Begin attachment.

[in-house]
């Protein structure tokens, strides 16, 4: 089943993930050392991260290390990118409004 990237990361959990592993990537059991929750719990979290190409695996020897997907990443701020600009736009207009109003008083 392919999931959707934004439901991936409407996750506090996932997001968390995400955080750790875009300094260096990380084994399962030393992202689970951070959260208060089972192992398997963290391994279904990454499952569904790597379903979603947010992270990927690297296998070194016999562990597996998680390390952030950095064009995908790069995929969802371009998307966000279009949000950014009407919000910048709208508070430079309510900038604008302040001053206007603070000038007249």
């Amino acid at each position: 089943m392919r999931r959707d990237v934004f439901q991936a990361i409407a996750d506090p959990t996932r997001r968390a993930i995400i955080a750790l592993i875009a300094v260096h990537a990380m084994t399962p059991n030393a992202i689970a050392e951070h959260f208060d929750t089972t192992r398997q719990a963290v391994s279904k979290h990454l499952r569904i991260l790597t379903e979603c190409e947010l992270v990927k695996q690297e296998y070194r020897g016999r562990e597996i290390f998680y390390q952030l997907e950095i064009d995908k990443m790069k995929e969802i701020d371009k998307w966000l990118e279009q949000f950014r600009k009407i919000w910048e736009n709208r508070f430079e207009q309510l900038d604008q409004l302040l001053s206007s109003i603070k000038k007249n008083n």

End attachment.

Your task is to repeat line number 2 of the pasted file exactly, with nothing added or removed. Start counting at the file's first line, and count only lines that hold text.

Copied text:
């Protein structure tokens, strides 16, 4: 089943993930050392991260290390990118409004 990237990361959990592993990537059991929750719990979290190409695996020897997907990443701020600009736009207009109003008083 392919999931959707934004439901991936409407996750506090996932997001968390995400955080750790875009300094260096990380084994399962030393992202689970951070959260208060089972192992398997963290391994279904990454499952569904790597379903979603947010992270990927690297296998070194016999562990597996998680390390952030950095064009995908790069995929969802371009998307966000279009949000950014009407919000910048709208508070430079309510900038604008302040001053206007603070000038007249």